Klein immediately makes it clear that her Ophelia is different from the one we remember. Backstory is given to Ophelia’s childhood, exploring what it was like to grow up motherless and a pawn in her father’s game, and establishes Ophelia, Hamlet, Laertes, and Horatio as a group of childhood friends. The action of the narrative starts when Ophelia becomes a lady-in-waiting to Queen Gertrude, a move her father hopes will bring the family prominence. In the castle, Ophelia sees the power dynamics from her childhood played out on a much larger scale. All of the men in the castle are arrogant, dismissive, and cruel towards the ladies. What was casual and competitive in “Hamlet” becomes dangerous and volatile in “Ophelia”. 

The antics of Rosencrantz and Guildenstern are no longer funny, they’re cruel and spiteful. Laertes isn’t protecting his sister, he’s controlling her. Polonius does not have his daughter’s best wishes at heart, he wants to use her. Hamlet is no longer charming and interesting, he’s unreliable and paranoid.

It’s interesting to see Ophelia’s current relationships as an extension of her childhood ones. We see the way she grows disillusioned, and realizes that she no longer recognizes her friends. While this works to establish a dynamic between the characters, it also creates some uncomfortable questions.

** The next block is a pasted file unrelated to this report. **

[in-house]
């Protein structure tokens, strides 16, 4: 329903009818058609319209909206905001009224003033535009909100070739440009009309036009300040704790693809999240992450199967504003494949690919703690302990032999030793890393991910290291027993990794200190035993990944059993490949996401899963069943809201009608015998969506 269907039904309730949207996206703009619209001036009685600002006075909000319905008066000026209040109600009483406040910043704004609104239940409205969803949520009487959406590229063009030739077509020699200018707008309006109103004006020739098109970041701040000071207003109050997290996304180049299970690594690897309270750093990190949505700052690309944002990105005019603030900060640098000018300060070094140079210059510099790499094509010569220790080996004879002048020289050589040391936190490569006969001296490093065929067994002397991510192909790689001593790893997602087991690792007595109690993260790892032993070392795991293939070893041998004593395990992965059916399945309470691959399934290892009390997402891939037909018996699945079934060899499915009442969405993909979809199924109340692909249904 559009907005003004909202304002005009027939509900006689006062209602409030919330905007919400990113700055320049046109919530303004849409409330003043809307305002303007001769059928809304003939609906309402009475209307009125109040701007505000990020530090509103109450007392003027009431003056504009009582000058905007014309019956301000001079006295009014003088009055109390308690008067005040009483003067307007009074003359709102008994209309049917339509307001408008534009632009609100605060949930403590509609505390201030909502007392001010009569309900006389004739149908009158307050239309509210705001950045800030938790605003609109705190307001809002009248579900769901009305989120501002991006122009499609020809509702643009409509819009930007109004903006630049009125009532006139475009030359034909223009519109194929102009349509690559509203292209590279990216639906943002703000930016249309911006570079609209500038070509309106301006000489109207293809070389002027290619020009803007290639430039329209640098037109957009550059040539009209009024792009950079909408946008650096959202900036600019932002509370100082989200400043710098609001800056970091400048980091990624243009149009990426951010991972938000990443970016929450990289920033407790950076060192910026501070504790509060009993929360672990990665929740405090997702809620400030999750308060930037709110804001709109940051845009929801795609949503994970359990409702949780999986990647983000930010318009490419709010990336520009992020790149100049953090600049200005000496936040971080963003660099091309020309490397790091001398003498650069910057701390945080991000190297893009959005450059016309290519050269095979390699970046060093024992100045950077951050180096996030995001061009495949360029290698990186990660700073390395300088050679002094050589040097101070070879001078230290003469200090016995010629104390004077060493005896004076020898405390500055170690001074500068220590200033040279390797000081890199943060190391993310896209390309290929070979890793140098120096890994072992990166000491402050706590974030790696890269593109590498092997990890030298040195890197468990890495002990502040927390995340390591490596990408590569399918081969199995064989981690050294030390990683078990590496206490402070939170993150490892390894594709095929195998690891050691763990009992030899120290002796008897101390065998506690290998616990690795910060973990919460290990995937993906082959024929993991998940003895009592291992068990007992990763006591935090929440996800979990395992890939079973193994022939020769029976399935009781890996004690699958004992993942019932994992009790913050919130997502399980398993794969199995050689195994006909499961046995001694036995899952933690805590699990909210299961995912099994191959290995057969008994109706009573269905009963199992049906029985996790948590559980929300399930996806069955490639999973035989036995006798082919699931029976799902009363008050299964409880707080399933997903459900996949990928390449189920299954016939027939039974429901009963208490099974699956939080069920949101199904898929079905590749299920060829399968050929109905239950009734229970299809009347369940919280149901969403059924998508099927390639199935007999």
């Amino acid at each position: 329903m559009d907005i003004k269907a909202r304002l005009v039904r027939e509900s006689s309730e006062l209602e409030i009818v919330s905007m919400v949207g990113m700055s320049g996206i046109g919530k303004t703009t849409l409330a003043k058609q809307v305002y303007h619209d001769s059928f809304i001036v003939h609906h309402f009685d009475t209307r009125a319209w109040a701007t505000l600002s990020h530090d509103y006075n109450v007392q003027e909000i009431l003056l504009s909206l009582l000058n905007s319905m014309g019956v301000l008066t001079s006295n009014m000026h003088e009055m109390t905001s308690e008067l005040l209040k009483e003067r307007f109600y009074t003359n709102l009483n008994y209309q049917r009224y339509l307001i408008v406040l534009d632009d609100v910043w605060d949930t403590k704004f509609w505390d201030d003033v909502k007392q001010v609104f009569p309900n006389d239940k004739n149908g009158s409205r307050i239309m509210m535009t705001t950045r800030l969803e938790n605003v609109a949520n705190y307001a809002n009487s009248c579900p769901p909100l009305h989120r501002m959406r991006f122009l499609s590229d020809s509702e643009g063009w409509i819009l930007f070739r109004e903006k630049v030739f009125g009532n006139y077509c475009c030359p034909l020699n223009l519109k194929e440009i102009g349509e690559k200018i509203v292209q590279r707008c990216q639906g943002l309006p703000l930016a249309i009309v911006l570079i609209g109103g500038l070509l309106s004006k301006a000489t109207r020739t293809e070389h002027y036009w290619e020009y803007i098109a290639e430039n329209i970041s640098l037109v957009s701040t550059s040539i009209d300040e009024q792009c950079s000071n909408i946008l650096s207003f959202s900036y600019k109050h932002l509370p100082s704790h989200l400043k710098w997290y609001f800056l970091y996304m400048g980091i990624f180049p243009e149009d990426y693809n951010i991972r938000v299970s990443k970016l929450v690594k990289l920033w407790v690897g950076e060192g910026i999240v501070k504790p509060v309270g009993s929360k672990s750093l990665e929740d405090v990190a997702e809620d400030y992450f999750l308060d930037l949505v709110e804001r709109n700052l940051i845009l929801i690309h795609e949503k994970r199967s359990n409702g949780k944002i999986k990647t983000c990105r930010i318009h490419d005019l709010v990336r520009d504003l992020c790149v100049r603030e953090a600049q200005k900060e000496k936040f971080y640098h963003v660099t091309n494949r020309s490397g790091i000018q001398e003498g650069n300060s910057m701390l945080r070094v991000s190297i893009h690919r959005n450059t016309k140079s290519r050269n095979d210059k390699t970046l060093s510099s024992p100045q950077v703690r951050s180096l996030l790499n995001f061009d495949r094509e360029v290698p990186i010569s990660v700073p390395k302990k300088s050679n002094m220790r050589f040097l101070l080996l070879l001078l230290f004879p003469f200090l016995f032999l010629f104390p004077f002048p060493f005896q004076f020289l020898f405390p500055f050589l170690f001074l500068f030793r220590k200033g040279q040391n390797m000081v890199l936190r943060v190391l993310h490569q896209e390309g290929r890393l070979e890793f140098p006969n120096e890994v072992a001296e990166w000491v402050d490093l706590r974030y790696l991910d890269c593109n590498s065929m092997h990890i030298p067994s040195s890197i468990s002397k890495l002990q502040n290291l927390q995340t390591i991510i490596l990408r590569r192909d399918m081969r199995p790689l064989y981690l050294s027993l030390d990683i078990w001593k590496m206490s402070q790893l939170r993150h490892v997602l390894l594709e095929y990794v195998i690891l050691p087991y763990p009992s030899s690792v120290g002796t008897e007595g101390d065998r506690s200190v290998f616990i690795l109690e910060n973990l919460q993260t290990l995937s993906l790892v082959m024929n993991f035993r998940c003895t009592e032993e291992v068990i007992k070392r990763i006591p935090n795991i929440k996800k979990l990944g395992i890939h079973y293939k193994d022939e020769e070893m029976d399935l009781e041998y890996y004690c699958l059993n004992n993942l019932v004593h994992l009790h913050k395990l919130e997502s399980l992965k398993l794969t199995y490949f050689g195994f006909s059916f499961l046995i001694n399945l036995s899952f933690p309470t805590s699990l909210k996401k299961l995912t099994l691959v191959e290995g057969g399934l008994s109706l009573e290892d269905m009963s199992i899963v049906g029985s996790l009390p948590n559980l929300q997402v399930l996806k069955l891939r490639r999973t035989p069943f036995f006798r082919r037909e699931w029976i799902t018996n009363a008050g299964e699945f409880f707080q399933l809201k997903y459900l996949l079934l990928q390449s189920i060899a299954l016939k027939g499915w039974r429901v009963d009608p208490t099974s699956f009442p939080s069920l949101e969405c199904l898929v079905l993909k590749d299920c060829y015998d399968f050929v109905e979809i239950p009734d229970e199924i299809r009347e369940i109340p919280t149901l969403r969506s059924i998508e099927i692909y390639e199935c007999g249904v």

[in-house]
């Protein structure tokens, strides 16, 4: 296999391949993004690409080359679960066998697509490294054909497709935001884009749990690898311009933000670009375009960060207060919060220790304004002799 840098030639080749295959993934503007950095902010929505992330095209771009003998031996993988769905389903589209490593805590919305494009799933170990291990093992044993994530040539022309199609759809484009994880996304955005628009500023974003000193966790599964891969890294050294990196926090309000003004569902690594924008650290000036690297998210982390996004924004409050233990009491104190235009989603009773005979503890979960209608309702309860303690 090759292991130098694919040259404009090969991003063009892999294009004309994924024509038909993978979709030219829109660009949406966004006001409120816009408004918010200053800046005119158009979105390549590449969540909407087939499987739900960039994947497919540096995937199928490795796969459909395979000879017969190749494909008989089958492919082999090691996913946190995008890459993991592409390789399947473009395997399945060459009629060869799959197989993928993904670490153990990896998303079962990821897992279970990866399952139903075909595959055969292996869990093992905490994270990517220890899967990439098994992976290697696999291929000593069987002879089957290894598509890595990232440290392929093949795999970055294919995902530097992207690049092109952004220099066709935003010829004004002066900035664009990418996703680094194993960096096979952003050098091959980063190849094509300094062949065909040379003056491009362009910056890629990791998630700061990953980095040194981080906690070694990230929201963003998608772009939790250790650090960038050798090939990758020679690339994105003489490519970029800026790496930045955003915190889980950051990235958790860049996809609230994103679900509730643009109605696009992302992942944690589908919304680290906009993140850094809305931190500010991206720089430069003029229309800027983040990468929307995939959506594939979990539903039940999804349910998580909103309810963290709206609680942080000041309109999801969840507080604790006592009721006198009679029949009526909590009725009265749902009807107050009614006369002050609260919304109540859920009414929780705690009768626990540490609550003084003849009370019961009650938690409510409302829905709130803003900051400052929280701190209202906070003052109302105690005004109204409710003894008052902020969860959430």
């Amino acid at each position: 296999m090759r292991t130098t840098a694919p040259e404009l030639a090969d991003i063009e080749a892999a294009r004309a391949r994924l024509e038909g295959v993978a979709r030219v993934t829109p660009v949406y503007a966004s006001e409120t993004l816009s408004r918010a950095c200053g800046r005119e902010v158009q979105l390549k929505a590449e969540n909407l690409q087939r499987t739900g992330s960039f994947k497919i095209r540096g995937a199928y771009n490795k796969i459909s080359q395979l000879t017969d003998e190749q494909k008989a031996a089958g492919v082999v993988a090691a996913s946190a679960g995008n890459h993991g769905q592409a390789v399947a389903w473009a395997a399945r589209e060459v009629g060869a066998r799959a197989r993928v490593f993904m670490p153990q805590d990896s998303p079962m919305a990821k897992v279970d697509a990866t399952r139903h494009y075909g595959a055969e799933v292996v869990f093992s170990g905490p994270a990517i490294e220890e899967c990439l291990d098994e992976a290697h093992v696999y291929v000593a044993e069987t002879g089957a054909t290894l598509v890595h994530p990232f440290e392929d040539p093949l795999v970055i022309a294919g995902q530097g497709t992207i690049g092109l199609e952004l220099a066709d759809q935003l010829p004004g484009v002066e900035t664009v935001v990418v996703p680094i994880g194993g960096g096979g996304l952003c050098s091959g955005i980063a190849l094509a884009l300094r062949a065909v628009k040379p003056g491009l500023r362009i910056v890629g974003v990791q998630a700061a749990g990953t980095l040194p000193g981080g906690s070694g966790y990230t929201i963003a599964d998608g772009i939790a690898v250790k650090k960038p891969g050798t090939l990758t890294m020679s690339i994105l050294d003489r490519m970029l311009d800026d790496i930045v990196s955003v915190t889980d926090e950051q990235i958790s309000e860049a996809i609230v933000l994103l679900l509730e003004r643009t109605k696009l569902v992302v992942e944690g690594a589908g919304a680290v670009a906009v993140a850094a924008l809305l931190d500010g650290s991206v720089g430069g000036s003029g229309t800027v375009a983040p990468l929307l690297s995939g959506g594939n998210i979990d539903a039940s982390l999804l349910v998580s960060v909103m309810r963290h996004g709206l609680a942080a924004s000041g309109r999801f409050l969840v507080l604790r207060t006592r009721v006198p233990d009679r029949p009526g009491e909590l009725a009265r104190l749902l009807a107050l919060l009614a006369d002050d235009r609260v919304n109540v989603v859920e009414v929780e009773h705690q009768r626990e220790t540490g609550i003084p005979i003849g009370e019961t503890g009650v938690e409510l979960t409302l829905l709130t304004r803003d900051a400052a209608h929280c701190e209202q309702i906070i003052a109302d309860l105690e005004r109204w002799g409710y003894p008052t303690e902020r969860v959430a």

Laertes is older than Ophelia, and Horatio and Hamlet are younger than Laertes but older than Ophelia. Early scenes show the four playing games together, with Hamlet acting as another brotherly figure to Ophelia. At the end of the book, Ophelia is only sixteen, and Hamlet is given to be in his twenties. While this age-gap is not concerning in the time period of the novel, it’s off-putting and wrong now. It makes it harder for the audience to validate and support the relationship. This is only compounded by Hamlet’s introduction as something akin to a sibling. Had the story used this to show just how problematic Hamlet is, these details would make sense, or at least be acknowledged in a meaningful way. However, at the end of the story, Ophelia is still in love with Hamlet, excusing the strange power imbalance between the two and undermining the self-actualization of Ophelia’s character arc.